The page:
However, KASH forfeited this objection to trebling by failing to make the argument prior to judgment. KASH did raise the objection by a motion to amend or alter the judgment filed in January 2006, but KASH points us to no earlier presentation of the argument. Arguments that could readily have been made prior to the judgment cannot first be raised in a motion to alter or amend a judgment. Venegas-Hernandez v. Sonolux Records, 370 F.3d 183, 189-90 (1st Cir.2004).11 In its reply brief, KASH simply ignores this problem.
The last set of issues on appeal concern the award of attorneys' fees and costs, “reasonable” fees and costs being automatic under Chapter 93A. Mass. Gen. Laws ch. 93A, § 11. KASH argues that no fees were reasonable because of the settlement offer. The magistrate judge thought that issue beyond her remit, partly because the district judge had rejected the argument, but we have not accepted his grounds. And, as KASH did raise this argument before the proceeding to determine fees and costs, it did not forfeit this version of its objection.
Whether a reasonable settlement offer automatically bars attorneys' fees for a claim under section 11 is unclear. One could argue for a negative answer given that section 9 does contain such an automatic bar, Mass. Gen. Laws ch. 93A, § 9(4), while section 11 does not. Either way, rejection of a reasonable offer might still bear on the reasonable amount of attorneys' fees incurred thereafter and, while the magistrate judge may have been right that the settlement issue was out of her hands, we are not similarly limited.
KASH argues the settlement offer must have been “reasonable” because it exceeded the $12,345 that HMG claimed in Chapter 93A damages by the time of trial (and that were awarded by the district judge). But KASH's settlement offer was for general release of all HMG's claims, which included a claim based on supposedly incompetent advice relating to closing the “margin-against-the-box” transaction and converting to Subchapter S status. If incurring the built-in-gains tax was due to negligent advice, the amount of loss was substantial.
The negligent advice claim failed at trial, but that does not mean it had no value and that no reasonable attorney could have expected to recover more than $20,000 on the combined claims. Cf. Twin Fires Inv., LLC v. Morgan Stanley Dean Witter & Co., 445 Mass. 411, 837 N.E.2d 1121, 1139 (Mass.2005). The defense was already tainted by KASH's handling of the estimated tax payments, and, conceivably, a jury might have thought that, with better advice, the transaction might have been kept open long enough to avoid the tax altogether.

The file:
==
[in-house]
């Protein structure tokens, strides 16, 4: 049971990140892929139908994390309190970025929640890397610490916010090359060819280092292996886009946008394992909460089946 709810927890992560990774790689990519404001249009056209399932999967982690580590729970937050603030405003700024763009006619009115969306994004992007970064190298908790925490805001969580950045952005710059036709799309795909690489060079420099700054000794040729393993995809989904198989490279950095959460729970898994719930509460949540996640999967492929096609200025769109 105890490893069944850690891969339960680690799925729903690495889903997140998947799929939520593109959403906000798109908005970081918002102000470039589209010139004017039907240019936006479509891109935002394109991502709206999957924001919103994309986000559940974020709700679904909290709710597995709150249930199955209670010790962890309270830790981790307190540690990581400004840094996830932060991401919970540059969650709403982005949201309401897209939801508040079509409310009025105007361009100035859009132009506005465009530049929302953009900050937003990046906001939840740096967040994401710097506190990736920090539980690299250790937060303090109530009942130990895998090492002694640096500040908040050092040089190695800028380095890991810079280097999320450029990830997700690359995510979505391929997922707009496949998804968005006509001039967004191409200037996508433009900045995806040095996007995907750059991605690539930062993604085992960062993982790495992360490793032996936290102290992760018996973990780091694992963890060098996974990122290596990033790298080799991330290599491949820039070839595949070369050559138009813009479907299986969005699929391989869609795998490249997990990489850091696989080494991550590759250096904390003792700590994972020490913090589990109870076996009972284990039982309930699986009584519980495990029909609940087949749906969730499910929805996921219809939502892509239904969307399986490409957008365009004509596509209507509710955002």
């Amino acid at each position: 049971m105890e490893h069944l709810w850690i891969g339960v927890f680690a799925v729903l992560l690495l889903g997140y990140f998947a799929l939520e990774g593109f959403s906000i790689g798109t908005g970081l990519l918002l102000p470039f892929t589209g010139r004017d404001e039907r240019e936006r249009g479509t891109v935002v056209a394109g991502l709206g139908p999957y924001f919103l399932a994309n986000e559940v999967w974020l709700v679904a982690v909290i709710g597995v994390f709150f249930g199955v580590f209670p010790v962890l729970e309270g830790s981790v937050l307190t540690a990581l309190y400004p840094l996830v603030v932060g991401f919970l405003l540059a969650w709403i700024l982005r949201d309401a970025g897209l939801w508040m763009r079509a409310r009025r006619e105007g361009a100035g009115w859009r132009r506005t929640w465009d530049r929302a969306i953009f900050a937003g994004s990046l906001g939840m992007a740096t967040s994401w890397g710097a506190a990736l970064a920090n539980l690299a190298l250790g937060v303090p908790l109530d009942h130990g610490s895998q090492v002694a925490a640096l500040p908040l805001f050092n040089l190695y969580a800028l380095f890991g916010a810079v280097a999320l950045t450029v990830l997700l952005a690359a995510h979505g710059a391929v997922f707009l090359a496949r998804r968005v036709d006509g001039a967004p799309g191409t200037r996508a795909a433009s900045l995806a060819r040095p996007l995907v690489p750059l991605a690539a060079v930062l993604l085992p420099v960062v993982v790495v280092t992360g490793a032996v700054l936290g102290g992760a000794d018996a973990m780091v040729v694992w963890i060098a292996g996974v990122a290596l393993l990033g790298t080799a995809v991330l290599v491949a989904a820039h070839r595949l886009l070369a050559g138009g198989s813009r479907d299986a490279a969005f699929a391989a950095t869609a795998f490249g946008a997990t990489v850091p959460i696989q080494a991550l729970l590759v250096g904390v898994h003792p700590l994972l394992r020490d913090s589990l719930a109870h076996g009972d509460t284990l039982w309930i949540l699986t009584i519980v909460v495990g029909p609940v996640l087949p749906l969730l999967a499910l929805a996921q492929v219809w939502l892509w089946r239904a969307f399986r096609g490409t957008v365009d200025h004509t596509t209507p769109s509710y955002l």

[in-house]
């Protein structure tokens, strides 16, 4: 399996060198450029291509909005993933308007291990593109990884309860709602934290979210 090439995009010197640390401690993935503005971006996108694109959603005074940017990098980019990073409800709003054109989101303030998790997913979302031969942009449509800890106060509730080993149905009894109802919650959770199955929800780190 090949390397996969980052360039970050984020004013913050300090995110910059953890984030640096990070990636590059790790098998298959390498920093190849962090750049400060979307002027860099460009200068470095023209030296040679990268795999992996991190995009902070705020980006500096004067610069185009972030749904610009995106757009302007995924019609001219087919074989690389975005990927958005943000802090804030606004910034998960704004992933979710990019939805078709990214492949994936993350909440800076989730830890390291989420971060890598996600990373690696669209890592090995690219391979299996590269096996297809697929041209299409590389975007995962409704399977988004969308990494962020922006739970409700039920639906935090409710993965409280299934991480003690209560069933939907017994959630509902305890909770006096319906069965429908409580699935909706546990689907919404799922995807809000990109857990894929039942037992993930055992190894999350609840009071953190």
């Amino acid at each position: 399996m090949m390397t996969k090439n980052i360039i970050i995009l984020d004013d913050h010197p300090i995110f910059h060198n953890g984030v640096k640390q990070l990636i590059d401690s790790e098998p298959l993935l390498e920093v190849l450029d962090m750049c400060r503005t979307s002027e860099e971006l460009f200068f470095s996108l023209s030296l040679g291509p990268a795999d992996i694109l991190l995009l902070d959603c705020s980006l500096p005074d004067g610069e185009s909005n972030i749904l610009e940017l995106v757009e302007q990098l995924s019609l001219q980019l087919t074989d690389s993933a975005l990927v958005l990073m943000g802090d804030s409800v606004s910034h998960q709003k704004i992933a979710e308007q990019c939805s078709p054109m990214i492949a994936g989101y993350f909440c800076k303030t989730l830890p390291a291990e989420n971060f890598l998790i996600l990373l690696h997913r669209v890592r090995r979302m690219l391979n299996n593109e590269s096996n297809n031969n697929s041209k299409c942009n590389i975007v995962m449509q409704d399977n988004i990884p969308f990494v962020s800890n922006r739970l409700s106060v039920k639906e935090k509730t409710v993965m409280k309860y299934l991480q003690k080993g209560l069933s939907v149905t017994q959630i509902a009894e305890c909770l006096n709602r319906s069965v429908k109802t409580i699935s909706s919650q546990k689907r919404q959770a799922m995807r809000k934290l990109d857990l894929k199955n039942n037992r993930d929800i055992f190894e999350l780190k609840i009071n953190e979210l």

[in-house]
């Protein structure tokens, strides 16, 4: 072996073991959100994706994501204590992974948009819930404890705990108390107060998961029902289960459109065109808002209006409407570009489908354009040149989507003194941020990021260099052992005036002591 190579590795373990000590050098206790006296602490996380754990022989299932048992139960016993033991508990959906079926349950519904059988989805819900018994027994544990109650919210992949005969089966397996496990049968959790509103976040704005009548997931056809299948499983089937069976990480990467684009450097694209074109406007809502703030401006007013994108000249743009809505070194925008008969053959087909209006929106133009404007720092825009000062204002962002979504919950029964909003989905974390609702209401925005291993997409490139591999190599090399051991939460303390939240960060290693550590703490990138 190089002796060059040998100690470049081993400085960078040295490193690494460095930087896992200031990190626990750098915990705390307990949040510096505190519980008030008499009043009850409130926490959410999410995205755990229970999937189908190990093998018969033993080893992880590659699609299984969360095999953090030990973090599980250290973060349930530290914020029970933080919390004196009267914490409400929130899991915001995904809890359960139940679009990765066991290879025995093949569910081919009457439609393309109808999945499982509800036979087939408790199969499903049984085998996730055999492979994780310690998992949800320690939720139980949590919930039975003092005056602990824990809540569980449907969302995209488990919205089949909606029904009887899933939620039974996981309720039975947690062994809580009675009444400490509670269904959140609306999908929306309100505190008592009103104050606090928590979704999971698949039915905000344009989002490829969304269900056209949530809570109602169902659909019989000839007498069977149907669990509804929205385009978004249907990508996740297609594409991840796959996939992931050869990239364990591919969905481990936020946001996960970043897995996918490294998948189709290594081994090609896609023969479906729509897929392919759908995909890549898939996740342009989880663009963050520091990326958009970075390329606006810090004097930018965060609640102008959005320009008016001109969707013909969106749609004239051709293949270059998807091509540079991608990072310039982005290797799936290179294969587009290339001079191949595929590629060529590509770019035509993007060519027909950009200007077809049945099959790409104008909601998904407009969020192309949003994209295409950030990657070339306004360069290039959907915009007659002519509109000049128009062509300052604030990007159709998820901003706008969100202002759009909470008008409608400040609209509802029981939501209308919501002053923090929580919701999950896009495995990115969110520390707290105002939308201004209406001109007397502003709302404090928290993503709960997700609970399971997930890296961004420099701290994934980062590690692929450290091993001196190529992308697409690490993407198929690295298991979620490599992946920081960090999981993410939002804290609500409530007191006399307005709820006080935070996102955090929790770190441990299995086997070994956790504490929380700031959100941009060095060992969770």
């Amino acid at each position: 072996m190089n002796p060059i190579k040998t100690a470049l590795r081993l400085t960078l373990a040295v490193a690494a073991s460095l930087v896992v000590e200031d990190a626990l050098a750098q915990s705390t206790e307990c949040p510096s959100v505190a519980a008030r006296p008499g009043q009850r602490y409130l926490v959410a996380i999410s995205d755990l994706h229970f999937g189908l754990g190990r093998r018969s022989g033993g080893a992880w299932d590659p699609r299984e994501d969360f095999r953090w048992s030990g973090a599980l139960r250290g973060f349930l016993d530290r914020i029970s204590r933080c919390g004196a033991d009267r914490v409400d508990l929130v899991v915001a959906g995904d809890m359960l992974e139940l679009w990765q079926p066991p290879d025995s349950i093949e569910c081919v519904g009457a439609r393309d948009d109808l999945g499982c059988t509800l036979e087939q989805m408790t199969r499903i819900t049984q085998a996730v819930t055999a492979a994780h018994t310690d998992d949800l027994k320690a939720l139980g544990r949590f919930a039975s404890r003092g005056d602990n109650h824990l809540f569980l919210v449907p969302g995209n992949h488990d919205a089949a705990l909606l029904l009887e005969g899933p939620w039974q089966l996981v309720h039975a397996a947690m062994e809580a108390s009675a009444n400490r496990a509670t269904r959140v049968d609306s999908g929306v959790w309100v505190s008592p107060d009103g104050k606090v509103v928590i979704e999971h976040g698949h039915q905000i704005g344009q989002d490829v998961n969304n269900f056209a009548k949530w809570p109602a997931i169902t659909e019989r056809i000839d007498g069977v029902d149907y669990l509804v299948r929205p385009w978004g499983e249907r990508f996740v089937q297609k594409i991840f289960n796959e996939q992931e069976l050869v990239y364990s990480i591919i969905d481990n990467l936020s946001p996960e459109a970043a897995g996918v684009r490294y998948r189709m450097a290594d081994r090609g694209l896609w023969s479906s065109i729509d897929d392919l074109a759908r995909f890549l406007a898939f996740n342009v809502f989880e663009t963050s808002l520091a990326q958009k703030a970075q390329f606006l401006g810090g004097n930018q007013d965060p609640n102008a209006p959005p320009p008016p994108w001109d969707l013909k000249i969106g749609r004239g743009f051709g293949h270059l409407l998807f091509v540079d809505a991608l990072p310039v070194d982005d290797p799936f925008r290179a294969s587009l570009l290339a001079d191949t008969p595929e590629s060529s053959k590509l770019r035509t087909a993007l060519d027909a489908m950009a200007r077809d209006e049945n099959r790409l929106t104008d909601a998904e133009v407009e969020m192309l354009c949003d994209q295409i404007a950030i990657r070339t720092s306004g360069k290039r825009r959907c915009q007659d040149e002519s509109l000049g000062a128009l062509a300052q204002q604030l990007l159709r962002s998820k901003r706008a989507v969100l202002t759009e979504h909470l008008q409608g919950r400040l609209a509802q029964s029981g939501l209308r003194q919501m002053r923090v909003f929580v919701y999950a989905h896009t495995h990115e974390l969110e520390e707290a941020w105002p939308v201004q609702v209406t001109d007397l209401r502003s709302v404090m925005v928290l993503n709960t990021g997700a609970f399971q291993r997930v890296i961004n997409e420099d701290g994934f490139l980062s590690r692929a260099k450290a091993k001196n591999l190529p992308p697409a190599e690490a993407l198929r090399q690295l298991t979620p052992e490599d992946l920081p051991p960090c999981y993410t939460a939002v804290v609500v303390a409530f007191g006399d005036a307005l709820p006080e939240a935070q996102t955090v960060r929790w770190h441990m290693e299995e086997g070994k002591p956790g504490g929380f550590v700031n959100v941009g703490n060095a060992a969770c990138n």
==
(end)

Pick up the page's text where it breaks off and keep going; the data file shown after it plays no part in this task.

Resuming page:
KASH argues that the allowed fees are unreasonably high and should not reflect the time spent to show negligent advice as to closing the transaction and converting to a Subchapter S corporation, claims that failed at trial. Our review of an attorneys' fees award is deferential, see Figueroa-Torres v. Toledo-Davila, 232 F.3d 270, 277-79 (1st Cir.2000), notwithstanding KASH's observation that the magistrate judge did not preside over the trial, e.g., Interface Partners Int'l Ltd. v. Hananel, 575 F.3d 97, 100-101 & n. 6 (1st Cir.2009).
The Chapter 93A claims here-that KASH failed to tell HMG to make quarterly installment payments and filed a misleading extension form-turned in part on the asserted premise that Hogan misled Haddad in giving the earlier advice that generated the built-in-gains tax liability in the first place. The supposed earlier misadvice was HMG's explanation as to why KASH would want to conceal the resulting adverse tax consequences; Haddad specifically testified that he had been assured that taxes on the closing would be small.
Under Massachusetts precedent, fees and costs for non-Chapter 93A claims are recoverable provided that those claims and the Chapter 93A claims arise from a “single chain of events,” DiMarzo v. Am. Mut. Ins. Co., 389 Mass. 85, 449 N.E.2d 1189, 1202 (Mass.1983) (quoting Simon v. Solomon, 385 Mass. 91, 431 N.E.2d 556, 570 (Mass.1982)); see also Schaumberg v. Friedmann, 72 Mass.App.Ct. 52, 888 N.E.2d 963, 968-69 (Mass.App.Ct.2008), and the magistrate judge found the claims here sufficiently interconnected.
The amount recovered is one factor in determining what fee is reasonable, e.g., Star Fin. Servs., Inc. v. AASTAR Mortg. Corp., 89 F.3d 5, 16 (1st Cir.1996), Linthicum v. Archambault, 379 Mass. 381, 398 N.E.2d 482, 488 (Mass.1979), but is by no means “the fundamental factor,” Homsi v. C.H. Babb Co., 10 Mass.App.Ct. 474, 409 N.E.2d 219, 225 (Mass.App.Ct.1980); see also Peckham v. Cont'l Cas. Ins. Co., 895 F.2d 830, 841 (1st Cir.1990). The case law contains examples of Chapter 93A cases where the fees awarded far exceed the damages awarded.12
Here, the final recovery was not trivial-about $40,000-with the potential recovery being perhaps greater. Cf. Twin Fires Inv., 837 N.E.2d at 1139. The magistrate judge considered other factors-for example, the complexity of the case-and reduced the requested fees and costs by about 18 percent; KASH fails to show that this result was impermissible. Other judges might have reduced the fee because of the time spent on a quite weak claim, but this is a judgment call which we decline to second-guess.